We promised to roll out universal kinder for three-year-olds. With an $882 million investment, this budget delivers on that promise. By 2022 every Victorian child will have access to at least 5 hours of subsidised three-year-old kinder a week. Over the next decade we’re committed to increasing that to 15 hours a week. Right now too many Victorians are forced to scrimp and save to cover the costs of sending their three-year-olds to kinder. For families struggling with cost-of-living pressures, this will make life considerably easier. For our little ones, it will give them an instant head start. It will equip them with the skills and experience they need to excel during their transition to school. In addition, we are investing nearly $322 million to provide free dental care for all government school students.

We know that good oral care in childhood provides the foundation for a healthy adult life. Public dental care is available for Victorian children aged up to 12 years, but less than 20 per cent of eligible children take it up. Under this initiative more than 620 000 Victorian kids will have access to free check-ups every year. It will mean no more crippling dental bills. It will save families up to $400 per child each year. It will mean brighter smiles and healthier Victorian kids. Speaker, we want our healthcare system to rank among the best in the world. We want our loved ones to receive the care they deserve, the care Australians have come to expect, the care that so often is undermined by conservative governments. We want to stand by our healthcare professionals, respect their work and give them everything they need to perform their jobs. That’s what Labor has always stood for. It is what we’ve always fought to protect.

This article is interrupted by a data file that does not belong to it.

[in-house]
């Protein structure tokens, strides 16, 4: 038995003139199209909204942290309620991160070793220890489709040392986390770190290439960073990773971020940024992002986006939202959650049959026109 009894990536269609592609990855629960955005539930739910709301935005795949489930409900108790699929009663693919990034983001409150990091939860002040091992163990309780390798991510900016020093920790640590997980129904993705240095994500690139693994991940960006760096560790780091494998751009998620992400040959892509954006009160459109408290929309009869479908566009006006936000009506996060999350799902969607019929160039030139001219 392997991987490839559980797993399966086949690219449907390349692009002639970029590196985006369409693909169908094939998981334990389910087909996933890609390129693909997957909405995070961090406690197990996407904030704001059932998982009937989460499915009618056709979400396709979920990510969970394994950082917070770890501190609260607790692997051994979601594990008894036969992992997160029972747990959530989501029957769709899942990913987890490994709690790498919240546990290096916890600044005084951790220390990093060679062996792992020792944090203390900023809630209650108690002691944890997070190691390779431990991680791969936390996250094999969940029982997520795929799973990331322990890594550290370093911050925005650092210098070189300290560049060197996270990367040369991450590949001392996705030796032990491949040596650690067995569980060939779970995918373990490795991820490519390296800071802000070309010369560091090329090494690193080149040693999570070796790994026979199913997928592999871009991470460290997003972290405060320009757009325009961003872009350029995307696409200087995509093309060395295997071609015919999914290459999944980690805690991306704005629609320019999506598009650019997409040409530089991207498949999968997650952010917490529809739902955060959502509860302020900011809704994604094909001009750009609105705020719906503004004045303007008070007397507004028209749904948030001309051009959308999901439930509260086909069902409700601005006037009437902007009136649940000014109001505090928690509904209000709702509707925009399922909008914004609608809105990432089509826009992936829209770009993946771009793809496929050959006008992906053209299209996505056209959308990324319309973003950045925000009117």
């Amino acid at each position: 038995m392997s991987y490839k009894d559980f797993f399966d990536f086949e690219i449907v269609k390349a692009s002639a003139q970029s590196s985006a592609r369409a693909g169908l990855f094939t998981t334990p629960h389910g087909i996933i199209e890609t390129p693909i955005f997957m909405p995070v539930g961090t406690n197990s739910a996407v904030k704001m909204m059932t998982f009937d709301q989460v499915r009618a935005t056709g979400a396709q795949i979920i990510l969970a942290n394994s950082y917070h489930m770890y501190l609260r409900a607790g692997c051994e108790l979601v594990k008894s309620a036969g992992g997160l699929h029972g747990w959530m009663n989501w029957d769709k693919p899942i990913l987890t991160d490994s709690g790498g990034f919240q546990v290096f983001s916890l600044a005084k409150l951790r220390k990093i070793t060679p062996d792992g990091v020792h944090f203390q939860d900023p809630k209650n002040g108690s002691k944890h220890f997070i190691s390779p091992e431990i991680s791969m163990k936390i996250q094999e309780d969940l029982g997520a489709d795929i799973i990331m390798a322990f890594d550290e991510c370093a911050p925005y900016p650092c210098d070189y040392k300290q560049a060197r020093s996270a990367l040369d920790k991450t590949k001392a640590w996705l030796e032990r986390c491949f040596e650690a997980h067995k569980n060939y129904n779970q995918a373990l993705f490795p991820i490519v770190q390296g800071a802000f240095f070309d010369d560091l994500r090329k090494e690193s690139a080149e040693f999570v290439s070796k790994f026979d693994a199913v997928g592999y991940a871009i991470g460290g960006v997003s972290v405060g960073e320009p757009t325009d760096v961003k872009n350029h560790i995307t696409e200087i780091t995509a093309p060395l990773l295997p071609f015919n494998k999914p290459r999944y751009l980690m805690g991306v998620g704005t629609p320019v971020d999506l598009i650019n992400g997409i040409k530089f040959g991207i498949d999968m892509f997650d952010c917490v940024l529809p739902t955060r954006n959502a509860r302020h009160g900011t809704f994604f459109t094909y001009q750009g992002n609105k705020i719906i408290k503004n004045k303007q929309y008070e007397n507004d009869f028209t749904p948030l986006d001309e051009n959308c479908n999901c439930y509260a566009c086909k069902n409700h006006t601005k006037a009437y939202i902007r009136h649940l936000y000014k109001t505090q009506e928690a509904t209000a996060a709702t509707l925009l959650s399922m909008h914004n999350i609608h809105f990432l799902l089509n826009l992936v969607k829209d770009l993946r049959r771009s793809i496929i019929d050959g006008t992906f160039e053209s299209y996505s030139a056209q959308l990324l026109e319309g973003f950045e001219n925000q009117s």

But let’s be frank: we inherited a mess. The previous government turned its back on our health system. It treated our paramedics with utter contempt. It went to war with our healthcare workers. It forced them to choose between working conditions and their ability to care for patients. Victoria was left with crowded emergency departments, emergency ambulance delays and lengthy elective surgery waiting lists. Since then, we have invested more than $11 billion to overhaul and revitalise the Victorian healthcare system. We have funded more than a thousand new paramedics across Victoria. This budget builds on that investment, with $109 million for a 23-vehicle fleet to improve emergency ambulance availability and reduce paramedic fatigue. It also funds an additional 90 paramedics, and will build and upgrade stations across the state. This budget includes a further $5.5 billion package to build new hospitals, fund more beds and treat more patients. The centrepiece is a $1.5 billion total investment in the new Footscray Hospital. The current hospital, built in the 1950s, is no longer fit for purpose. The new facility will meet the increasing demand from Melbourne’s booming west. It will treat up to 15 000 patients, cater for 20 000 extra emergency department visits and create up to 2000 jobs during construction. On the other side of town, we are planning for an 11-storey redevelopment of the Frankston Hospital. The project aims to deliver 120 new hospital beds and new operating theatres. We are also recruiting more than 500 new nurses and midwives, as well as planning 10 new community hospitals. A further $214 million will fund new parenting centres, more maternal child health nurses and around-the-clock sleep advice. We are also strengthening our commitment to rural and regional health care. For too long, regional patients have been forced to travel to Melbourne for treatment and spend time away from their loved ones. Having already delivered the single biggest regional health infrastructure funding in Victoria’s history, this budget invests in more specialised, easily accessible care. It will deliver half a million more specialist appointments for regional Victorians over the next four years, as well as planning for upgrades to hospitals in the Latrobe Valley and Wangaratta.